Primarily Paleo

A path to wellbeing

What’s on Your Paleo Plate Today?

| 0 comments

primarilypaleoribs

Photo Credit: Primarily Paleo

We have over 20 people in our gym participating in the 2014 LuRong Living Paleo Challenge. It’s exciting to see the positive choices everyone is making and certainly fun to see all the food photos being shared on our private Facebook group page. My friend Tom, who is a great cook, has been sharing particularly inspiring photos of what he is eating. Regardless of whether you are participating in a challenge or just trying to figure out what you should be eating, I hope that these photos also inspire you to try a few new combinations and provide you with an idea of what your own plate could look like.

Prosciuto

Photo Credit: Tom Hobbs

Tom got very lean when he started following the Paleo way of eating. It turns out he just wasn’t eating enough food each day to support his high activity and metabolism. Tom describes this plate as a moderate lunch, meaning larger than what he would eat as a snack, but not quite considered a large meal. It consists of a salad of shredded zucchini, with chopped mint, apple cider vinegar and olive oil, over diced steamed sweet potato and a pile of good quality prosciutto.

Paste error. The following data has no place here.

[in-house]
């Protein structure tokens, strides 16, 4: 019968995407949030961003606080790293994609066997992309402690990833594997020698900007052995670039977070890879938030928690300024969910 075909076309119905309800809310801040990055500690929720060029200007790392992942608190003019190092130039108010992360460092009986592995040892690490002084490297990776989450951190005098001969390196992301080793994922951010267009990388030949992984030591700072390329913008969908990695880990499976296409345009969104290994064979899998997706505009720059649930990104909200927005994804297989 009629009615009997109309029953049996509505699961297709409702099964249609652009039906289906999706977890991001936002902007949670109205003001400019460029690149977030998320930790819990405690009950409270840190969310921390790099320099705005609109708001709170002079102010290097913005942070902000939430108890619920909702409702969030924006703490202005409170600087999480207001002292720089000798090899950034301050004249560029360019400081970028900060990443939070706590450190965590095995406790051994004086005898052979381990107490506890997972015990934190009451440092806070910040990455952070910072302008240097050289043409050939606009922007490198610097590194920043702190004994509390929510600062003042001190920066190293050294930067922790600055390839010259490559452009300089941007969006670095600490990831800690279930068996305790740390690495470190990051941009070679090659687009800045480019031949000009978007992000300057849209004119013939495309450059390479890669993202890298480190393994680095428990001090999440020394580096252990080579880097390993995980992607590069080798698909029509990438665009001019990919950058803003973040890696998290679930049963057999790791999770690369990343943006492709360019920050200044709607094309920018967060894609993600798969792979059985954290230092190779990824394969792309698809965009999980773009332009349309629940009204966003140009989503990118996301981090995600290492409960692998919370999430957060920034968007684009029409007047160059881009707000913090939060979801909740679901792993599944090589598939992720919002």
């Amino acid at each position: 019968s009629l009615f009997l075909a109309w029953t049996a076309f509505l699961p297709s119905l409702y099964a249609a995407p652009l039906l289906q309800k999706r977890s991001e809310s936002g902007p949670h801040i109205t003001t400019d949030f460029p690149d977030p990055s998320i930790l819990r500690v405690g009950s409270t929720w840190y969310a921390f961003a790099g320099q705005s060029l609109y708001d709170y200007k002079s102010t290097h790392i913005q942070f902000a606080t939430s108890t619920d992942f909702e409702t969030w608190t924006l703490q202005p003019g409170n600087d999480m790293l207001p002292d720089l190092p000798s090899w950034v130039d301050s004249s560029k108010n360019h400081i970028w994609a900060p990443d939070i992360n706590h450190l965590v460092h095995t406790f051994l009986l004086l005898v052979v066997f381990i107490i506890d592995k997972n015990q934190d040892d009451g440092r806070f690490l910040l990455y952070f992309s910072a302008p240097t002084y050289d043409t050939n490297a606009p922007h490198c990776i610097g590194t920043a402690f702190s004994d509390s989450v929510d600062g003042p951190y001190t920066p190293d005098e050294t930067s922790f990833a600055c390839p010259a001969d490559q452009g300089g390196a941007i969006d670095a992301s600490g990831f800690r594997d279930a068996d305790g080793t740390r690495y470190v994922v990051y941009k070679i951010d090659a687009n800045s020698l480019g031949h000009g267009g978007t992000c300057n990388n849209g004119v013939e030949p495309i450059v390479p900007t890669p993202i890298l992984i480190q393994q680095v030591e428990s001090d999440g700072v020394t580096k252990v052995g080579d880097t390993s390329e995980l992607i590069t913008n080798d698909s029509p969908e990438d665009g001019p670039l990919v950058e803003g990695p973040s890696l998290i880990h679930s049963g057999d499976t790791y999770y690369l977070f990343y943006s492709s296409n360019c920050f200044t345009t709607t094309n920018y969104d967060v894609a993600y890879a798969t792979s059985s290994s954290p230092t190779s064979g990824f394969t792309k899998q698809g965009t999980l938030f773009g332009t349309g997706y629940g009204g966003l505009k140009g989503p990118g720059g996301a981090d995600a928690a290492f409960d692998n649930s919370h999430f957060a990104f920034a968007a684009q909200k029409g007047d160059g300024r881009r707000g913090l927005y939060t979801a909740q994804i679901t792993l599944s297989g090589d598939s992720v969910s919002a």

10649874_10152812621011349_4443282553731661201_n

Photo Credit: Tom Hobbs

I cannot wait to try out this recipe for baby back ribs. This simple dinner consists of slow oven cooked baby back ribs (wrapped tightly in foil at 250, for 4 hours, dry rubbed with turmeric, paprika, garlic powder, cumin and salt and pepper. Finished off under the broiler). Braised sprouts (simmered with onions and garlic in a bit of chicken stock). A sort of slaw of raw root vegetables and mixed with the left over zucchini mint stuff made for lunch.

Tuna

Photo Credit: Tom Hobbs

Tom is aware that many people aren’t used to eating Paleo meals. When we take away the grains, legumes, and dairy often there isn’t a lot of substance on the plate to fuel the body. For smaller people who aren’t as active this might be enough food. However,  Tom said, “This looks like a decent lunch, right? In reality, it is little more than a snack. There are two cans of tuna (in salt water) which amounts to not much more than 240 calories. The greens and carrots probably add about another 100. It’s less than half the calories of the average sandwich. If you switch to just eating 3 meals a day like this from an average diet, you’re going to feel pretty terrible. Weak and hungry, and craving sugars. Treat it like a snack and eat a lot more than you think. Eat protein and fat when you’re hungry!”

Additionally, it wouldn’t take a lot of effort to make this snack more of a meal.  You can add a half (or even a whole) of an avocado, a bunch of olives, and some pine nuts to the plate and it would be much more filling.

Happy Paleo Eating!

Leave a Reply

Required fields are marked *.


Time limit is exhausted. Please reload the CAPTCHA.